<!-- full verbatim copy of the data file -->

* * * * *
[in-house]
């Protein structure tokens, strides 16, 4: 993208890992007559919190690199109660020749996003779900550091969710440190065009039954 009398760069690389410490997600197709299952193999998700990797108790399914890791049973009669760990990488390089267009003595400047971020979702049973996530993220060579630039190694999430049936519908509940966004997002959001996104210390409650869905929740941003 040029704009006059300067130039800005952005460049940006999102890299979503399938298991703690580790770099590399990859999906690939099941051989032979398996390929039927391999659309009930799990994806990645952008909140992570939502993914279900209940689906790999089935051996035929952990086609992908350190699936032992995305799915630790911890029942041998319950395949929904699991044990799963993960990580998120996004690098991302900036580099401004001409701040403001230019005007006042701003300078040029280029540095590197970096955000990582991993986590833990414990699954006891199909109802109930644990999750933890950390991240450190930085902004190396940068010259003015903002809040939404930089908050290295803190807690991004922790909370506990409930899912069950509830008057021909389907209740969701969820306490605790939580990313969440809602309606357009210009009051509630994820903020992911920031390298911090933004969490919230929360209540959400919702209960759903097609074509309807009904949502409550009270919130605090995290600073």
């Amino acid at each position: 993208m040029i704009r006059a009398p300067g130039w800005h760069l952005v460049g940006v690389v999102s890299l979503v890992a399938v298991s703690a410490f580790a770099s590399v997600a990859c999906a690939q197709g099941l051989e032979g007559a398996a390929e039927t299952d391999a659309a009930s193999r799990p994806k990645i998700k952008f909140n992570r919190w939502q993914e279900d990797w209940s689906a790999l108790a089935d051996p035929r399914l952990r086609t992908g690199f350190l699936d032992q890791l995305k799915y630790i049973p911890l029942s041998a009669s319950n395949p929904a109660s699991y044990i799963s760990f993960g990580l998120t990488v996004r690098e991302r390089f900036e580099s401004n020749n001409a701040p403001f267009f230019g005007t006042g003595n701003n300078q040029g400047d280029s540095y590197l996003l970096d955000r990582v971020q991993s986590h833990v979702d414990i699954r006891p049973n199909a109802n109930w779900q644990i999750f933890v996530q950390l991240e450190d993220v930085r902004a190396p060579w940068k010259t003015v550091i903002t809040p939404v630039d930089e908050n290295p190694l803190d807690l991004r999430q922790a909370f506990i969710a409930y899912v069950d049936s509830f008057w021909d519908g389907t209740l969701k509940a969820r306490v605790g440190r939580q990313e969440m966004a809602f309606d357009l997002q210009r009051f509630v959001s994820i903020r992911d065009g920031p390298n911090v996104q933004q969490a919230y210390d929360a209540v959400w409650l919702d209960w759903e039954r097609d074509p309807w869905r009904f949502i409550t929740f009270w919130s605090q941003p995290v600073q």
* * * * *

[in-house]
């Protein structure tokens, strides 16, 4: 993208890992007559919190690199109660020749996003779900550091969710440190065009039954 009398760069690389410490997600197709299952193999998700990797108790399914890791049973009669760990990488390089267009003595400047971020979702049973996530993220060579630039190694999430049936519908509940966004997002959001996104210390409650869905929740941003 040029704009006059300067130039800005952005460049940006999102890299979503399938298991703690580790770099590399990859999906690939099941051989032979398996390929039927391999659309009930799990994806990645952008909140992570939502993914279900209940689906790999089935051996035929952990086609992908350190699936032992995305799915630790911890029942041998319950395949929904699991044990799963993960990580998120996004690098991302900036580099401004001409701040403001230019005007006042701003300078040029280029540095590197970096955000990582991993986590833990414990699954006891199909109802109930644990999750933890950390991240450190930085902004190396940068010259003015903002809040939404930089908050290295803190807690991004922790909370506990409930899912069950509830008057021909389907209740969701969820306490605790939580990313969440809602309606357009210009009051509630994820903020992911920031390298911090933004969490919230929360209540959400919702209960759903097609074509309807009904949502409550009270919130605090995290600073």
């Amino acid at each position: 993208m040029i704009r006059a009398p300067g130039w800005h760069l952005v460049g940006v690389v999102s890299l979503v890992a399938v298991s703690a410490f580790a770099s590399v997600a990859c999906a690939q197709g099941l051989e032979g007559a398996a390929e039927t299952d391999a659309a009930s193999r799990p994806k990645i998700k952008f909140n992570r919190w939502q993914e279900d990797w209940s689906a790999l108790a089935d051996p035929r399914l952990r086609t992908g690199f350190l699936d032992q890791l995305k799915y630790i049973p911890l029942s041998a009669s319950n395949p929904a109660s699991y044990i799963s760990f993960g990580l998120t990488v996004r690098e991302r390089f900036e580099s401004n020749n001409a701040p403001f267009f230019g005007t006042g003595n701003n300078q040029g400047d280029s540095y590197l996003l970096d955000r990582v971020q991993s986590h833990v979702d414990i699954r006891p049973n199909a109802n109930w779900q644990i999750f933890v996530q950390l991240e450190d993220v930085r902004a190396p060579w940068k010259t003015v550091i903002t809040p939404v630039d930089e908050n290295p190694l803190d807690l991004r999430q922790a909370f506990i969710a409930y899912v069950d049936s509830f008057w021909d519908g389907t209740l969701k509940a969820r306490v605790g440190r939580q990313e969440m966004a809602f309606d357009l997002q210009r009051f509630v959001s994820i903020r992911d065009g920031p390298n911090v996104q933004q969490a919230y210390d929360a209540v959400w409650l919702d209960w759903e039954r097609d074509p309807w869905r009904f949502i409550t929740f009270w919130s605090q941003p995290v600073q």